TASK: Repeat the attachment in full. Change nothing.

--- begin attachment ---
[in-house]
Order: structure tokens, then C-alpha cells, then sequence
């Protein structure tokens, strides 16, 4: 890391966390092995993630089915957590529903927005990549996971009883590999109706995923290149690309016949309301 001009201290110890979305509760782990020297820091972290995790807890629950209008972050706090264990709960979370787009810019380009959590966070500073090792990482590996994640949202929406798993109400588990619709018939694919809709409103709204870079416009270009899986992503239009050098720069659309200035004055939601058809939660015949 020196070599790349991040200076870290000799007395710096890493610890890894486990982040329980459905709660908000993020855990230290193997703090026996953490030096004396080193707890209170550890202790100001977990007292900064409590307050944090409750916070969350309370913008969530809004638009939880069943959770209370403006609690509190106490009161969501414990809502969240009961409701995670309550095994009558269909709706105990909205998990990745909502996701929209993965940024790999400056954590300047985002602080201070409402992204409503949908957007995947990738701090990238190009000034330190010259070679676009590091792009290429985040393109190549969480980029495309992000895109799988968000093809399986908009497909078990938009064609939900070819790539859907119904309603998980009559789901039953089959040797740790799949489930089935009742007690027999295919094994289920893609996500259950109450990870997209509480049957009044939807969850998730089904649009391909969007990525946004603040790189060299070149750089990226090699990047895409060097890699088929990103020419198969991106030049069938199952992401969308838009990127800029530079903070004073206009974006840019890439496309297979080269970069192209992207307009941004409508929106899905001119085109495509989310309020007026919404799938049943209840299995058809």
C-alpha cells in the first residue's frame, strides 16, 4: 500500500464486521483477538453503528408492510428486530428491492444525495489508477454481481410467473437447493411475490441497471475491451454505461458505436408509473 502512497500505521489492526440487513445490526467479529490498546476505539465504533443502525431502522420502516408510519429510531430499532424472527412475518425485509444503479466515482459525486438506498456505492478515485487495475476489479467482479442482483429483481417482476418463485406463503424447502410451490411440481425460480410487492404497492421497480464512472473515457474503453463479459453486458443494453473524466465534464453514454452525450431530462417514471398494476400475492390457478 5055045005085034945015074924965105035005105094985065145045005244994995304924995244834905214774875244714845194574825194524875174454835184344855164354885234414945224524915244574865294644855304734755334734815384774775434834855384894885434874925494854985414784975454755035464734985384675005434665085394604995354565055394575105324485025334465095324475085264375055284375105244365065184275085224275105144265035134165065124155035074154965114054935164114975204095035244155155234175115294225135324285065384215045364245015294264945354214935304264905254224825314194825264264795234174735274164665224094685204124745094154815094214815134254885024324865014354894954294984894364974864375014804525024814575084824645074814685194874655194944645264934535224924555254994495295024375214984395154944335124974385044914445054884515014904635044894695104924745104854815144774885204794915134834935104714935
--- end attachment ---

[in-house]
Order: structure tokens, then C-alpha cells, then sequence
């Protein structure tokens, strides 16, 4: 890391966390092995993630089915957590529903927005990549996971009883590999109706995923290149690309016949309301 001009201290110890979305509760782990020297820091972290995790807890629950209008972050706090264990709960979370787009810019380009959590966070500073090792990482590996994640949202929406798993109400588990619709018939694919809709409103709204870079416009270009899986992503239009050098720069659309200035004055939601058809939660015949 020196070599790349991040200076870290000799007395710096890493610890890894486990982040329980459905709660908000993020855990230290193997703090026996953490030096004396080193707890209170550890202790100001977990007292900064409590307050944090409750916070969350309370913008969530809004638009939880069943959770209370403006609690509190106490009161969501414990809502969240009961409701995670309550095994009558269909709706105990909205998990990745909502996701929209993965940024790999400056954590300047985002602080201070409402992204409503949908957007995947990738701090990238190009000034330190010259070679676009590091792009290429985040393109190549969480980029495309992000895109799988968000093809399986908009497909078990938009064609939900070819790539859907119904309603998980009559789901039953089959040797740790799949489930089935009742007690027999295919094994289920893609996500259950109450990870997209509480049957009044939807969850998730089904649009391909969007990525946004603040790189060299070149750089990226090699990047895409060097890699088929990103020419198969991106030049069938199952992401969308838009990127800029530079903070004073206009974006840019890439496309297979080269970069192209992207307009941004409508929106899905001119085109495509989310309020007026919404799938049943209840299995058809």
C-alpha cells in the first residue's frame, strides 16, 4: 500500500464486521483477538453503528408492510428486530428491492444525495489508477454481481410467473437447493411475490441497471475491451454505461458505436408509473 502512497500505521489492526440487513445490526467479529490498546476505539465504533443502525431502522420502516408510519429510531430499532424472527412475518425485509444503479466515482459525486438506498456505492478515485487495475476489479467482479442482483429483481417482476418463485406463503424447502410451490411440481425460480410487492404497492421497480464512472473515457474503453463479459453486458443494453473524466465534464453514454452525450431530462417514471398494476400475492390457478 5055045005085034945015074924965105035005105094985065145045005244994995304924995244834905214774875244714845194574825194524875174454835184344855164354885234414945224524915244574865294644855304734755334734815384774775434834855384894885434874925494854985414784975454755035464734985384675005434665085394604995354565055394575105324485025334465095324475085264375055284375105244365065184275085224275105144265035134165065124155035074154965114054935164114975204095035244155155234175115294225135324285065384215045364245015294264945354214935304264905254224825314194825264264795234174735274164665224094685204124745094154815094214815134254885024324865014354894954294984894364974864375014804525024814575084824645074814685194874655194944645264934535224924555254994495295024375214984395154944335124974385044914445054884515014904635044894695104924745104854815144774885204794915134834935104714935